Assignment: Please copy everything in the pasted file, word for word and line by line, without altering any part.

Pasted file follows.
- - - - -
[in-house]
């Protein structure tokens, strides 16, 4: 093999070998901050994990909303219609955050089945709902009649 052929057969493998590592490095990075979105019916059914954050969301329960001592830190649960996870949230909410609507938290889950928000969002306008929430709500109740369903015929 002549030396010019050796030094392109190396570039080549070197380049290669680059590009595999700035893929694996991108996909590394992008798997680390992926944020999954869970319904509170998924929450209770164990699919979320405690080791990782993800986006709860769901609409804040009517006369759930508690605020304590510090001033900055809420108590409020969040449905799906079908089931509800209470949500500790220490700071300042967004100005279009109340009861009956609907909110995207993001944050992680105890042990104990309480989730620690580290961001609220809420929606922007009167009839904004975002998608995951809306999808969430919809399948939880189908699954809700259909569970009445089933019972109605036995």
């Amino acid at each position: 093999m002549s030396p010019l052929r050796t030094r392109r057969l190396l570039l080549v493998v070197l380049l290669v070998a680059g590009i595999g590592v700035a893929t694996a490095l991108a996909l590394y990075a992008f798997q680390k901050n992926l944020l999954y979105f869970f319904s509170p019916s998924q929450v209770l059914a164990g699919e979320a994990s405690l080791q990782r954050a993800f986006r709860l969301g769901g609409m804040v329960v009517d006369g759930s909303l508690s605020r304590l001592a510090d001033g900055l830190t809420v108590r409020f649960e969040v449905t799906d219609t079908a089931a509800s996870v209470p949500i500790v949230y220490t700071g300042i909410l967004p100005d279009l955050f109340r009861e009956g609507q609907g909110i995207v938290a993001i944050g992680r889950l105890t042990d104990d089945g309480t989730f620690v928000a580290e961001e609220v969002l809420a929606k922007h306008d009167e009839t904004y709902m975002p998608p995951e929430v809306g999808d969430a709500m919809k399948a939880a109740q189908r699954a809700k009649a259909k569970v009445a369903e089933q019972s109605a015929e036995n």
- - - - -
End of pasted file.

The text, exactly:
[in-house]
């Protein structure tokens, strides 16, 4: 093999070998901050994990909303219609955050089945709902009649 052929057969493998590592490095990075979105019916059914954050969301329960001592830190649960996870949230909410609507938290889950928000969002306008929430709500109740369903015929 002549030396010019050796030094392109190396570039080549070197380049290669680059590009595999700035893929694996991108996909590394992008798997680390992926944020999954869970319904509170998924929450209770164990699919979320405690080791990782993800986006709860769901609409804040009517006369759930508690605020304590510090001033900055809420108590409020969040449905799906079908089931509800209470949500500790220490700071300042967004100005279009109340009861009956609907909110995207993001944050992680105890042990104990309480989730620690580290961001609220809420929606922007009167009839904004975002998608995951809306999808969430919809399948939880189908699954809700259909569970009445089933019972109605036995």
């Amino acid at each position: 093999m002549s030396p010019l052929r050796t030094r392109r057969l190396l570039l080549v493998v070197l380049l290669v070998a680059g590009i595999g590592v700035a893929t694996a490095l991108a996909l590394y990075a992008f798997q680390k901050n992926l944020l999954y979105f869970f319904s509170p019916s998924q929450v209770l059914a164990g699919e979320a994990s405690l080791q990782r954050a993800f986006r709860l969301g769901g609409m804040v329960v009517d006369g759930s909303l508690s605020r304590l001592a510090d001033g900055l830190t809420v108590r409020f649960e969040v449905t799906d219609t079908a089931a509800s996870v209470p949500i500790v949230y220490t700071g300042i909410l967004p100005d279009l955050f109340r009861e009956g609507q609907g909110i995207v938290a993001i944050g992680r889950l105890t042990d104990d089945g309480t989730f620690v928000a580290e961001e609220v969002l809420a929606k922007h306008d009167e009839t904004y709902m975002p998608p995951e929430v809306g999808d969430a709500m919809k399948a939880a109740q189908r699954a809700k009649a259909k569970v009445a369903e089933q019972s109605a015929e036995n």